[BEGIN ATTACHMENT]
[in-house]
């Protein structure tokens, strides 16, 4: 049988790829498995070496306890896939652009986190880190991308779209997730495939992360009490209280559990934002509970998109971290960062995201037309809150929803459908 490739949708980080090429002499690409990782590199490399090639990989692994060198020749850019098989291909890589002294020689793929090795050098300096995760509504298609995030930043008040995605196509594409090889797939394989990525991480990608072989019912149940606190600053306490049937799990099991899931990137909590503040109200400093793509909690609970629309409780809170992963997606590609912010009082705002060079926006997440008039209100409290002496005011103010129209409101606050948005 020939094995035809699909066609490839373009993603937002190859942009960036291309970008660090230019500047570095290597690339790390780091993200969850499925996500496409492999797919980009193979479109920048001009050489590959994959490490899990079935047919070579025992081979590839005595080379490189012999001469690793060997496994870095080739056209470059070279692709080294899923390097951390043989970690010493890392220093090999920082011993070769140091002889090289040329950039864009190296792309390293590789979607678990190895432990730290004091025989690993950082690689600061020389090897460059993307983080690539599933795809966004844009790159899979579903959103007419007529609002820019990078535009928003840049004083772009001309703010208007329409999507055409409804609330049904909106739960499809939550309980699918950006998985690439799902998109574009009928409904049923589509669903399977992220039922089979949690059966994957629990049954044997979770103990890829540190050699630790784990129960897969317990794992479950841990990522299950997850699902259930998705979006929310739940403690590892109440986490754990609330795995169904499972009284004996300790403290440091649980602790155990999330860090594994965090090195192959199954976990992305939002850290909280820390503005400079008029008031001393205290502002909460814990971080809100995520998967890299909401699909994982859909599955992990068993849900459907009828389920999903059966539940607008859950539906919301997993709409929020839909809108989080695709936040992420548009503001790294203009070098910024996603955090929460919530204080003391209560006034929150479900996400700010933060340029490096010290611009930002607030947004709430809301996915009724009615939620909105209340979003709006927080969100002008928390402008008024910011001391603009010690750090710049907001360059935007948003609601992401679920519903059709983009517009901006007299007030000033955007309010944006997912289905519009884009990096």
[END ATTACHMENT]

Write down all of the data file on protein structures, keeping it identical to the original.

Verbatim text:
[in-house]
């Protein structure tokens, strides 16, 4: 049988790829498995070496306890896939652009986190880190991308779209997730495939992360009490209280559990934002509970998109971290960062995201037309809150929803459908 490739949708980080090429002499690409990782590199490399090639990989692994060198020749850019098989291909890589002294020689793929090795050098300096995760509504298609995030930043008040995605196509594409090889797939394989990525991480990608072989019912149940606190600053306490049937799990099991899931990137909590503040109200400093793509909690609970629309409780809170992963997606590609912010009082705002060079926006997440008039209100409290002496005011103010129209409101606050948005 020939094995035809699909066609490839373009993603937002190859942009960036291309970008660090230019500047570095290597690339790390780091993200969850499925996500496409492999797919980009193979479109920048001009050489590959994959490490899990079935047919070579025992081979590839005595080379490189012999001469690793060997496994870095080739056209470059070279692709080294899923390097951390043989970690010493890392220093090999920082011993070769140091002889090289040329950039864009190296792309390293590789979607678990190895432990730290004091025989690993950082690689600061020389090897460059993307983080690539599933795809966004844009790159899979579903959103007419007529609002820019990078535009928003840049004083772009001309703010208007329409999507055409409804609330049904909106739960499809939550309980699918950006998985690439799902998109574009009928409904049923589509669903399977992220039922089979949690059966994957629990049954044997979770103990890829540190050699630790784990129960897969317990794992479950841990990522299950997850699902259930998705979006929310739940403690590892109440986490754990609330795995169904499972009284004996300790403290440091649980602790155990999330860090594994965090090195192959199954976990992305939002850290909280820390503005400079008029008031001393205290502002909460814990971080809100995520998967890299909401699909994982859909599955992990068993849900459907009828389920999903059966539940607008859950539906919301997993709409929020839909809108989080695709936040992420548009503001790294203009070098910024996603955090929460919530204080003391209560006034929150479900996400700010933060340029490096010290611009930002607030947004709430809301996915009724009615939620909105209340979003709006927080969100002008928390402008008024910011001391603009010690750090710049907001360059935007948003609601992401679920519903059709983009517009901006007299007030000033955007309010944006997912289905519009884009990096």